Woodland Hills, Calif.-Based Insurer Health Net's Vital Signs Get Stronger
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Read Making a Killing

home / healthcare / in the media

The Los Angeles Daily News
Jul 26, 2002

by Evan Pondel

Woodland Hills, Calif.-Based Insurer Health Net's Vital Signs Get Stronger

Health Net Inc. posted a 22 percent rise in second-quarter profits Thursday, propelled by greater enrollment and the severing of ties with certain government-sponsored plans.

Though Health Net met Wall Street's expectations in a sector that has recently inched past analysts' projections, many praised the company's stellar management skills given economic conditions.

"The vitality of our future depends on our core operations," said Jay Gellert, chief executive officer of the Woodland Hills-based insurer. "And with more and more consumers making informed choices about health care, we need to make sure people are confident with the service we provide."

Before a managed-care company can instill confidence in its customers these days, it has to rise above the ill perception of the industry. At a time when movies like Denzel Washington's "John Q" and Showtime's recent series "Damaged Care" have portrayed health insurers in a tawdry light, Gellert said one must be sensitive when mixing medicine and business.

Even so, as the clash between capitalism and doing what's right for patients comes under federal scrutiny, companies like Health Net and Thousand Oaks-based WellPoint are quick to rationalize their profits.

"Our second-quarter results affirm, again, that our strategies for pricing disciplines and business diversification continue to drive improvements," Gellert said in a statement to investors.

But behind the glass-skinned towers of Health Net's headquarters, Gellert's discipline translates to staying focused in an environment that's often shrouded in controversy. "If I had it my way, I'd zap all the adversarial relationships in the system," he said. "I'd also like to improve communication with physicians. Trust with our doctors is essential."

Despite the devilish clown-faced lava lamp on Gellert's desk, he isn't candid when it comes to health care talk. The chief executive officer of Health Net takes his job seriously, and perhaps rightly so.

Jamie Court, a spokesman with The Foundation For Taxpayer & Consumer Rights, understands that communication is key to improving health care in the U.S. What he doesn't understand is why corporations aren't held legally accountable for maximizing profits by limiting care. "It's a myth that the market is being driven by claims costs," he said. "It's being driven by greed."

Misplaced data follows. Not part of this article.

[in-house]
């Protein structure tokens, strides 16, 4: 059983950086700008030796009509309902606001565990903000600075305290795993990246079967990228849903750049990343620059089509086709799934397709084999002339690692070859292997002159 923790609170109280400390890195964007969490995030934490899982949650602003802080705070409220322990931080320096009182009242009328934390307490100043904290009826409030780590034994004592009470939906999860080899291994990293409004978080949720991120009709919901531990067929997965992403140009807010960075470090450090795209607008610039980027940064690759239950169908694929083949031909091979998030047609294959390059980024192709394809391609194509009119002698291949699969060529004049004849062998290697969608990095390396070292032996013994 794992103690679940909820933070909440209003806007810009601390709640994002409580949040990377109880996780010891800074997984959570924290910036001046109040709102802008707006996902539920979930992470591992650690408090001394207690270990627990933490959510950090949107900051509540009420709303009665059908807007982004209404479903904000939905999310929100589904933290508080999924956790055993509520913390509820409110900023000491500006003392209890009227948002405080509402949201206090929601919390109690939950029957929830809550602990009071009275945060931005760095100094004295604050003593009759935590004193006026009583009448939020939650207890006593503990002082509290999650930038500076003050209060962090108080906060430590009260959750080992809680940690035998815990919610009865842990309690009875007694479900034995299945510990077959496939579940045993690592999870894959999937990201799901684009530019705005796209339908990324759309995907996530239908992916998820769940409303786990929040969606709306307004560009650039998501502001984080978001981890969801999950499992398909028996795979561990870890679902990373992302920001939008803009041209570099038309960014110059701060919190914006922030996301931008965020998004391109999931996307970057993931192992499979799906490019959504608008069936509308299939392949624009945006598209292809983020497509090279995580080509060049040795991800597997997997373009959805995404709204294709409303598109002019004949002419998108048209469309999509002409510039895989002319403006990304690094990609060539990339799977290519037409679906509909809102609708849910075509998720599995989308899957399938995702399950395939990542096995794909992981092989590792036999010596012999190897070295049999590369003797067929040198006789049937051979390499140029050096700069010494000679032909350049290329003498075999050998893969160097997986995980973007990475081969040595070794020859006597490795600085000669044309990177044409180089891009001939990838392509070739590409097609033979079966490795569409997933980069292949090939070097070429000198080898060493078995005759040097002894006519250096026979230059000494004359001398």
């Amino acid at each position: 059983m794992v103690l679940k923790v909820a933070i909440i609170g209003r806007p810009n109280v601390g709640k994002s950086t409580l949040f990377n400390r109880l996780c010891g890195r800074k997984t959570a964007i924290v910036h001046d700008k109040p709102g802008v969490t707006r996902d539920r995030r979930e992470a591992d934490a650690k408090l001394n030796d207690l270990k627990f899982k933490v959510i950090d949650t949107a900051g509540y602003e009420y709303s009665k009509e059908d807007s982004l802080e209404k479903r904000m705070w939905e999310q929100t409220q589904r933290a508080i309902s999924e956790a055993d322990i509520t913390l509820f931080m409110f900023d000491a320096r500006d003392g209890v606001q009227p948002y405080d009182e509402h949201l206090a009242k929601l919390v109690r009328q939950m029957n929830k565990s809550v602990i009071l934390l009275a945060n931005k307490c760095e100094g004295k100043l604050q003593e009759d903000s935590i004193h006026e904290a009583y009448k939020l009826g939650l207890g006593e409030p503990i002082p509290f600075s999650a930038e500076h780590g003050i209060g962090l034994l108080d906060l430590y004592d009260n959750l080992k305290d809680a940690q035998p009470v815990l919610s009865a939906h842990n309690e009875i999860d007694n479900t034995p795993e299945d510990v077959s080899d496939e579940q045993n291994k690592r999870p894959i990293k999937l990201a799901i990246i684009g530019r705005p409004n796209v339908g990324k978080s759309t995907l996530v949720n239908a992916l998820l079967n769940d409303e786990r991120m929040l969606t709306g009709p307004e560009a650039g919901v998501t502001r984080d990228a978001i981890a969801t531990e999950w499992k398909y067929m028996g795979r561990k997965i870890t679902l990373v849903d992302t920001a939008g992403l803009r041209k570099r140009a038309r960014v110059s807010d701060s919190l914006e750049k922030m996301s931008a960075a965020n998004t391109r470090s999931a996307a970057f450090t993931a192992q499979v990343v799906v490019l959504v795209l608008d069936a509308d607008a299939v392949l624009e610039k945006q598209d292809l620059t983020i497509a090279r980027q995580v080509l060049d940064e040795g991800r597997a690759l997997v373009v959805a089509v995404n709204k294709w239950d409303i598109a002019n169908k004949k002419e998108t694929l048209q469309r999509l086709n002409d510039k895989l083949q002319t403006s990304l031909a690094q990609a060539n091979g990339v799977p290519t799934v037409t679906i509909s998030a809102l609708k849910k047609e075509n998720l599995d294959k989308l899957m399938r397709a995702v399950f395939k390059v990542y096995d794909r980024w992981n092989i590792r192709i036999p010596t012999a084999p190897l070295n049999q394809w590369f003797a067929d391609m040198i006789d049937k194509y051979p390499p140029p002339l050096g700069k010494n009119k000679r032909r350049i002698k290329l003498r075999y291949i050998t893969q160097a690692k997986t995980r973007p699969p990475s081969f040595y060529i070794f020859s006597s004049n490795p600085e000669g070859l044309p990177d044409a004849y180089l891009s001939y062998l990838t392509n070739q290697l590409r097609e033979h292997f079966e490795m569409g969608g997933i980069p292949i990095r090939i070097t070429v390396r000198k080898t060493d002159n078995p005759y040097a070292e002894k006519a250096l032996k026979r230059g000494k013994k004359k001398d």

Whether it's greed or savvy business practices, Wall Street certainly lauds the managed-care industry's performance. Clifford Hewitt, an analyst with Legg Mason in Baltimore who doesn't own stock in Health Net, said the health insurance sector is among the safest investments in the market right now.

Hewitt's reasoning is based on Health Net's quarterly performance. The insurer said net income in the second quarter rose to $ 65 million, or 51 cents per shares, from a loss of $ 14 million, or 12 cents a share, in the same period a year ago. Revenues remained flat at about $ 2.5 billion.

"These results stem from Health Net's ability to develop a better product offering," Hewitt said. "Health Net is really in the process of going from a second-tier company to a first-tier organization right now."

That metamorphosis can be traced to 1998 when Gellert came aboard. Then a vice president, Gellert said he arrived at Health Net with expectations that change could revitalize the company. So far, it appears his ardent enthusiasm to alter Health Net's outlook has paid off.

The company has posted a steady stream of earnings since the third quarter 2001. "And Jay Gellert is singularly responsible for that vast of an improvement," said Todd Richter, analyst with Banc of America Securities in New York. "The company was flat on its back three years ago and he (Gellert) is now perceived as one of the best CEOs in the industry."

As for the future, Gellert isn't trolling for potential acquisitions. Instead, he's fixated on streamlining the business to enhance Health Net's line of products. To do that, exiting markets that pose less favorable profits could be inevitable.

And while improving revenues is almost always preferred, Gellert said corporate responsibility is especially important given the economy's environment. "Excessive capitalism in any field is not beneficial," Gellert said. "We want to be competitive with all of those companies out there, but we don't want to go overboard where employees' techniques are not responsive to social purpose."

Health Net shares declined $ 1.90, or 8.1 percent, to close at $21.52 Thursday.


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